Terry Crawford was a new city councilman in Ringgold when he attended UGA’s training for newly elected officials a decade ago. He still uses the principles he learned from that training.
“I came away with a good, strong understanding about how I can work best with the people I represent,” said Crawford, now Ringgold’s mayor pro tem. “I learned immediately that you have to work together to be effective. Working as a team, we have done a tremendous amount. We worked together to get a new pedestrian bridge over U.S. Highway 411, for example.”
More than 250 first-time mayors and city council members from Georgia cities gathered in Athens last week for the two-day Newly Elected Officials Institute, held every February to teach new leaders the basics of effective governance. Instructed by faculty from the UGA Carl Vinson Institute of Government and instructors from the Georgia Municipal Association, new officeholders gain a practical understanding of municipal government administration and policy-making—critical knowledge to help them become more effective public servants.
“This practical training, specifically designed for newly elected officials, helps municipal leaders understand and effectively address the kinds of issues they face every day,” said Laura Meadows, director of the Institute of Government. “By partnering with GMA, which brings in-depth knowledge of all Georgia’s municipalities, we can tailor the information to each community the officials represent.”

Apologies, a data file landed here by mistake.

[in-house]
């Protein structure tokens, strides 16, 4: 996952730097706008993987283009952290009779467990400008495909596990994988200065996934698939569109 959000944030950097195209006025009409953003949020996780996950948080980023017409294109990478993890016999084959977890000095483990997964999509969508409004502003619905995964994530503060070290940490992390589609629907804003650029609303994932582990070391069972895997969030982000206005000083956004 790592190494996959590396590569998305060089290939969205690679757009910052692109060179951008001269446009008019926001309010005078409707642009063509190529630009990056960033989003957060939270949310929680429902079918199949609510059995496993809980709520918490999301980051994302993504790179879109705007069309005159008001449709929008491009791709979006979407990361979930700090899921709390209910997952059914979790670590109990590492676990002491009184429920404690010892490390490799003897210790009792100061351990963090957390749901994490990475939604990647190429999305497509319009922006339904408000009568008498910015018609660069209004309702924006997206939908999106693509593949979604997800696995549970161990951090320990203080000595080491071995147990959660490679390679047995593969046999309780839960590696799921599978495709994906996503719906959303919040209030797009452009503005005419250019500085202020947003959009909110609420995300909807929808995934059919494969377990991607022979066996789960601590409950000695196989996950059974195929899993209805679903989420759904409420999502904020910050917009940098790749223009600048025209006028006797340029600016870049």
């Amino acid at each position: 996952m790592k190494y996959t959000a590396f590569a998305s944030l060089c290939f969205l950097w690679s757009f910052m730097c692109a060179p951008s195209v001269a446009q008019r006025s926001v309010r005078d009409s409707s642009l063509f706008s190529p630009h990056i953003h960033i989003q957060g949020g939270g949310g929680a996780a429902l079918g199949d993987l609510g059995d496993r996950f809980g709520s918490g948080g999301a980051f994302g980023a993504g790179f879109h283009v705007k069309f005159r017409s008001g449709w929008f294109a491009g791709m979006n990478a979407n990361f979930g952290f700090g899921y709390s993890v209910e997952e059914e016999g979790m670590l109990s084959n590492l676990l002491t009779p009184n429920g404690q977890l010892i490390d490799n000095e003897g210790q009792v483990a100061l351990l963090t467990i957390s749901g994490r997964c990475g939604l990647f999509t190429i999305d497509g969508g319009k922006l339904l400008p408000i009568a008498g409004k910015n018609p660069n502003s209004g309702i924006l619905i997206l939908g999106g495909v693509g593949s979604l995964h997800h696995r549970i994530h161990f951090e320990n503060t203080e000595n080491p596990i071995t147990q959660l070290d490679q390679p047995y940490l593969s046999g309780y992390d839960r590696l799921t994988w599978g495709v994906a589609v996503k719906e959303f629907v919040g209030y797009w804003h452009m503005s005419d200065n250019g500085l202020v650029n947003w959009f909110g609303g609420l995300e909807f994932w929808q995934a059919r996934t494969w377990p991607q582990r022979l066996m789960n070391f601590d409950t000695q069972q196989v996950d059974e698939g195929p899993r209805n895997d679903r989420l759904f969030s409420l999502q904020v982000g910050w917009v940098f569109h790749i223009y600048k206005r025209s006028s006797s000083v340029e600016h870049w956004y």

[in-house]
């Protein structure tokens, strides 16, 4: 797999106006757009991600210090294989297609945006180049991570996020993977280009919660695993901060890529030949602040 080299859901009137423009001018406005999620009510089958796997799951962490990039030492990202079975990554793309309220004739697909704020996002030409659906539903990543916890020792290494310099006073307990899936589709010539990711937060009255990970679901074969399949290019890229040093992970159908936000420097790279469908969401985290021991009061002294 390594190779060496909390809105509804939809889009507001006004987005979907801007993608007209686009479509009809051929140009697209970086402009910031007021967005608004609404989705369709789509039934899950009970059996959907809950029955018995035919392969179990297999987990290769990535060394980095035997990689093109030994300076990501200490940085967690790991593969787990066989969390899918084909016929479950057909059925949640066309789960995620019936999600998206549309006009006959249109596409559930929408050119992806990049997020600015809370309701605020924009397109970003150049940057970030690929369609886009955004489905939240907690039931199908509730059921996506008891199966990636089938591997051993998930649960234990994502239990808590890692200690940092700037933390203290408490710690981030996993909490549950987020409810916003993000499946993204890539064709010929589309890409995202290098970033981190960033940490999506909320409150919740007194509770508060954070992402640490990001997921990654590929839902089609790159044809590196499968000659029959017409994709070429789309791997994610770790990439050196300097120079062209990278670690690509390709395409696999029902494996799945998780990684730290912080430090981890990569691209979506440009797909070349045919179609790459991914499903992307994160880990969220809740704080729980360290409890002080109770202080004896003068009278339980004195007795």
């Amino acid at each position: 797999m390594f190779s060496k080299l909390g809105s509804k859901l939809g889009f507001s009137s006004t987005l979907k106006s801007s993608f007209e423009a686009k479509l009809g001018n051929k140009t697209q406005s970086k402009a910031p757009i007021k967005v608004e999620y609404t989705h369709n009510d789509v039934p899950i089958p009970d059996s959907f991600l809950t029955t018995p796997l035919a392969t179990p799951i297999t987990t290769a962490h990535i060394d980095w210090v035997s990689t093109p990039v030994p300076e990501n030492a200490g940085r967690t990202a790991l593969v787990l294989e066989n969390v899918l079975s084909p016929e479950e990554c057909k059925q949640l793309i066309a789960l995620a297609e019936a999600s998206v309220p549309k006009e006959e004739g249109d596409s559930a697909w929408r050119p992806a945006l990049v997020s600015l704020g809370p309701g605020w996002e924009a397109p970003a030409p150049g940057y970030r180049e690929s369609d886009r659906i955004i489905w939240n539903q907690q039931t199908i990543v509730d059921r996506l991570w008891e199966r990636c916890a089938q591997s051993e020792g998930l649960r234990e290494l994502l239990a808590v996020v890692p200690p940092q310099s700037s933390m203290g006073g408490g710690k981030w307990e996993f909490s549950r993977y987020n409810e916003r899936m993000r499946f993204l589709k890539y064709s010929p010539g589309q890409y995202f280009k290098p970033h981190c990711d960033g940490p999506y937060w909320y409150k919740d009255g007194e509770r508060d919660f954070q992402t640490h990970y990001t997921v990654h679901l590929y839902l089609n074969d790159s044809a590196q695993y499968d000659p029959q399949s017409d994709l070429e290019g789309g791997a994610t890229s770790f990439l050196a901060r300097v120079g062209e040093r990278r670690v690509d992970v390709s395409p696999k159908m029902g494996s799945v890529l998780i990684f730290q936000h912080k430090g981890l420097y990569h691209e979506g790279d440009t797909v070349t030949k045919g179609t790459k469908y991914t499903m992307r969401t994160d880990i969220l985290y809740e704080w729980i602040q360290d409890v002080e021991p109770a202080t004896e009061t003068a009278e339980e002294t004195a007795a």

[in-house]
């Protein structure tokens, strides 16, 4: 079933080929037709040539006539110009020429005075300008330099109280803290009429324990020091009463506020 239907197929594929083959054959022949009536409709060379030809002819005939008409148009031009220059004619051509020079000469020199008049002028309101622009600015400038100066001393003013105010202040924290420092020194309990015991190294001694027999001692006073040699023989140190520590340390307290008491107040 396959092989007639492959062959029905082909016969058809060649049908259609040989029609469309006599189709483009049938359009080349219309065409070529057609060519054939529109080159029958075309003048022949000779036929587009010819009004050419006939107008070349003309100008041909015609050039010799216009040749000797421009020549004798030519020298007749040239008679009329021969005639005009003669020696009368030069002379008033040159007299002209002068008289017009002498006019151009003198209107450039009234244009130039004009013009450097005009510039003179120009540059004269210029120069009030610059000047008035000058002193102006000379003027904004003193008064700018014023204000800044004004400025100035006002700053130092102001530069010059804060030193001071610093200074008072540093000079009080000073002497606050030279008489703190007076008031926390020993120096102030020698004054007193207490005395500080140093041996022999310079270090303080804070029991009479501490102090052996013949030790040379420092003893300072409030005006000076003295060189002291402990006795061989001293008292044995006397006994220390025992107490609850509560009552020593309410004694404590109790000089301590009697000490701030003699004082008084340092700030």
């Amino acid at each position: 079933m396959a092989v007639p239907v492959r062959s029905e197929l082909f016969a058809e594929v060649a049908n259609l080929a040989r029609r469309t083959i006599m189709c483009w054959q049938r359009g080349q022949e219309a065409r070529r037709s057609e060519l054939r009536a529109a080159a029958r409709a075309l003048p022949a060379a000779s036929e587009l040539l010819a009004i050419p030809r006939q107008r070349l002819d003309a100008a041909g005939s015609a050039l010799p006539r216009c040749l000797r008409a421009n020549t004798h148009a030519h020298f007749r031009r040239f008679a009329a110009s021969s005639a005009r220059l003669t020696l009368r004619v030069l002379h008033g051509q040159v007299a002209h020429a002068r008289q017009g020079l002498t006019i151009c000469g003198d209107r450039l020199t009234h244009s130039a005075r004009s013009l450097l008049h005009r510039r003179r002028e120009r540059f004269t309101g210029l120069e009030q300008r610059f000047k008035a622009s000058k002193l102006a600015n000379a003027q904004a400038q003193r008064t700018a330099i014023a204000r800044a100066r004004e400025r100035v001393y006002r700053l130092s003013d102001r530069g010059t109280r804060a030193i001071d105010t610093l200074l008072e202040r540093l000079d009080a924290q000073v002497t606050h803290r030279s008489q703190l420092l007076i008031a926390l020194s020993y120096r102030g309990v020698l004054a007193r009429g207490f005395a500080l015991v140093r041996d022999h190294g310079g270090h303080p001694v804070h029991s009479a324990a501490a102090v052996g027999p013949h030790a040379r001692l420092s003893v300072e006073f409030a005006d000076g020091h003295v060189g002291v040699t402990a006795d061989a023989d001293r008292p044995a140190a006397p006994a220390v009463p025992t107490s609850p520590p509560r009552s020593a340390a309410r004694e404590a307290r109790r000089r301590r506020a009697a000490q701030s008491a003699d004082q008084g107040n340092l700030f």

Mandated by state law in 1990, the Georgia General Assembly directed the Institute of Government and GMA to introduce new officeholders to the legal, financial and ethical responsibilities of city officials. Besides exploring their roles and responsibilities, first-term officials study government finance and budgeting, planning and zoning, ethics, and staff relations to fulfill the six-hour training minimum set by law.
“Training local leaders is one of the many efforts the University of Georgia is undertaking to strengthen communities across the state,” said UGA President Jere W. Morehead. “I am pleased that our public service faculty are sharing their expertise with the citizens of Georgia in this important way.”
The curriculum for the new officials provides an important bridge between campaigning and becoming an effective public servant, said Larry Hanson, GMA executive director.
“The knowledge these leaders gain is invaluable,” Hanson said. “It helps newly elected officials understand the nuts and bolts of local government, its complexities and the need for collaboration and teamwork.”
Collaboration was one lesson Jesup Mayor David Keith took to heart, benefiting taxpayers. By partnering with Wayne County, Jesup saved money by negotiating a better price on bulk fuel purchases.
The training helped Albany Mayor Dorothy Hubbard better understand a government budget so she could ask probing questions about fiscal affairs. She also learned the benefit of consensus.
“It’s not personal,” Hubbard said. “Despite differing opinions, we all want to work for the betterment of our community.”